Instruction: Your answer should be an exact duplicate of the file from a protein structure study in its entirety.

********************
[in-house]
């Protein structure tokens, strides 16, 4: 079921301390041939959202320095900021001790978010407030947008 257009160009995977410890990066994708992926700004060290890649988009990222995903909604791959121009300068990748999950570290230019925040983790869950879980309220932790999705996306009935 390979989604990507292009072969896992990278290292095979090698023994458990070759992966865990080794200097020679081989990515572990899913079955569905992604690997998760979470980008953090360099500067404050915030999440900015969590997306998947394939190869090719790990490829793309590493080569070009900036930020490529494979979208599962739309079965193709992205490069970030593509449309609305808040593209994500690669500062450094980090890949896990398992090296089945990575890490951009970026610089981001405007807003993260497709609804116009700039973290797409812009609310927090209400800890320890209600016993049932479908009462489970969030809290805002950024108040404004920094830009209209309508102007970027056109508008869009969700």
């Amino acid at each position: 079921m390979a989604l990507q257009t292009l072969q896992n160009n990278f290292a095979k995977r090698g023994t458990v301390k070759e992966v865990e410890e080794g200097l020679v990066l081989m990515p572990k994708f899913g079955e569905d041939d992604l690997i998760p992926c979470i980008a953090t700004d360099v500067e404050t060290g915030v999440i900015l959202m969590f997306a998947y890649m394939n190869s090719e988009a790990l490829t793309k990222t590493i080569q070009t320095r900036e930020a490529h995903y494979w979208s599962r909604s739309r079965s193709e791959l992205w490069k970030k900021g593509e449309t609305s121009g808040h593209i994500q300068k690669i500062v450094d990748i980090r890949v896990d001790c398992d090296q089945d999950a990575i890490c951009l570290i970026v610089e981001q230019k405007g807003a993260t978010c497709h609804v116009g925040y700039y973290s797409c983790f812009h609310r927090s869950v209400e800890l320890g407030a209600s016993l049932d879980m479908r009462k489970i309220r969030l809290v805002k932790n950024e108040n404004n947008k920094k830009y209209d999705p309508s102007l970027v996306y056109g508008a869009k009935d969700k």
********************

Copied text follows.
[in-house]
């Protein structure tokens, strides 16, 4: 079921301390041939959202320095900021001790978010407030947008 257009160009995977410890990066994708992926700004060290890649988009990222995903909604791959121009300068990748999950570290230019925040983790869950879980309220932790999705996306009935 390979989604990507292009072969896992990278290292095979090698023994458990070759992966865990080794200097020679081989990515572990899913079955569905992604690997998760979470980008953090360099500067404050915030999440900015969590997306998947394939190869090719790990490829793309590493080569070009900036930020490529494979979208599962739309079965193709992205490069970030593509449309609305808040593209994500690669500062450094980090890949896990398992090296089945990575890490951009970026610089981001405007807003993260497709609804116009700039973290797409812009609310927090209400800890320890209600016993049932479908009462489970969030809290805002950024108040404004920094830009209209309508102007970027056109508008869009969700």
């Amino acid at each position: 079921m390979a989604l990507q257009t292009l072969q896992n160009n990278f290292a095979k995977r090698g023994t458990v301390k070759e992966v865990e410890e080794g200097l020679v990066l081989m990515p572990k994708f899913g079955e569905d041939d992604l690997i998760p992926c979470i980008a953090t700004d360099v500067e404050t060290g915030v999440i900015l959202m969590f997306a998947y890649m394939n190869s090719e988009a790990l490829t793309k990222t590493i080569q070009t320095r900036e930020a490529h995903y494979w979208s599962r909604s739309r079965s193709e791959l992205w490069k970030k900021g593509e449309t609305s121009g808040h593209i994500q300068k690669i500062v450094d990748i980090r890949v896990d001790c398992d090296q089945d999950a990575i890490c951009l570290i970026v610089e981001q230019k405007g807003a993260t978010c497709h609804v116009g925040y700039y973290s797409c983790f812009h609310r927090s869950v209400e800890l320890g407030a209600s016993l049932d879980m479908r009462k489970i309220r969030l809290v805002k932790n950024e108040n404004n947008k920094k830009y209209d999705p309508s102007l970027v996306y056109g508008a869009k009935d969700k």